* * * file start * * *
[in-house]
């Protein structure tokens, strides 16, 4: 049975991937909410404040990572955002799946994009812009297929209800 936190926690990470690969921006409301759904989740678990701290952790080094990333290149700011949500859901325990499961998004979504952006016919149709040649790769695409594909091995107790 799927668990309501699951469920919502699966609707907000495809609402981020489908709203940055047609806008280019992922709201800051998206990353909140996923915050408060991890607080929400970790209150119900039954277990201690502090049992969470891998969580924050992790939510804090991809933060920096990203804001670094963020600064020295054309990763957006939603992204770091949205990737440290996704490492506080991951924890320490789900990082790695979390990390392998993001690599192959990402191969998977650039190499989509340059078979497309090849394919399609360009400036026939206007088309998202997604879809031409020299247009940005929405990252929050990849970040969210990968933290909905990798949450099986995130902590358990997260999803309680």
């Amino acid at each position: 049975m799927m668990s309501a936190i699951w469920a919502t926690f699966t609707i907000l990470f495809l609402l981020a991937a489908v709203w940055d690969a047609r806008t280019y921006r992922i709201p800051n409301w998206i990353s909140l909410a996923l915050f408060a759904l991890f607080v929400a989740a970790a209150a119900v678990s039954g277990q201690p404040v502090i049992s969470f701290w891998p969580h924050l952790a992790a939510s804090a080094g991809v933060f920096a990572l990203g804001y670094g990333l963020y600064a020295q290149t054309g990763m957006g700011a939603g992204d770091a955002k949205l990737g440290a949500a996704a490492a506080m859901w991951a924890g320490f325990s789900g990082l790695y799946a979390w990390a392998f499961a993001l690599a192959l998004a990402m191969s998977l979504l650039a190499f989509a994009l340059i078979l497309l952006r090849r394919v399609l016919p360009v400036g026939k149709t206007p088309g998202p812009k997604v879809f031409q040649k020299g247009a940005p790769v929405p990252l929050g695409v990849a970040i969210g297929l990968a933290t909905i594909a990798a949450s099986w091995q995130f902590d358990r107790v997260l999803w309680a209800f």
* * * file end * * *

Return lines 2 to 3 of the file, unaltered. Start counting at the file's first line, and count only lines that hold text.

């Protein structure tokens, strides 16, 4: 049975991937909410404040990572955002799946994009812009297929209800 936190926690990470690969921006409301759904989740678990701290952790080094990333290149700011949500859901325990499961998004979504952006016919149709040649790769695409594909091995107790 799927668990309501699951469920919502699966609707907000495809609402981020489908709203940055047609806008280019992922709201800051998206990353909140996923915050408060991890607080929400970790209150119900039954277990201690502090049992969470891998969580924050992790939510804090991809933060920096990203804001670094963020600064020295054309990763957006939603992204770091949205990737440290996704490492506080991951924890320490789900990082790695979390990390392998993001690599192959990402191969998977650039190499989509340059078979497309090849394919399609360009400036026939206007088309998202997604879809031409020299247009940005929405990252929050990849970040969210990968933290909905990798949450099986995130902590358990997260999803309680």
């Amino acid at each position: 049975m799927m668990s309501a936190i699951w469920a919502t926690f699966t609707i907000l990470f495809l609402l981020a991937a489908v709203w940055d690969a047609r806008t280019y921006r992922i709201p800051n409301w998206i990353s909140l909410a996923l915050f408060a759904l991890f607080v929400a989740a970790a209150a119900v678990s039954g277990q201690p404040v502090i049992s969470f701290w891998p969580h924050l952790a992790a939510s804090a080094g991809v933060f920096a990572l990203g804001y670094g990333l963020y600064a020295q290149t054309g990763m957006g700011a939603g992204d770091a955002k949205l990737g440290a949500a996704a490492a506080m859901w991951a924890g320490f325990s789900g990082l790695y799946a979390w990390a392998f499961a993001l690599a192959l998004a990402m191969s998977l979504l650039a190499f989509a994009l340059i078979l497309l952006r090849r394919v399609l016919p360009v400036g026939k149709t206007p088309g998202p812009k997604v879809f031409q040649k020299g247009a940005p790769v929405p990252l929050g695409v990849a970040i969210g297929l990968a933290t909905i594909a990798a949450s099986w091995q995130f902590d358990r107790v997260l999803w309680a209800f």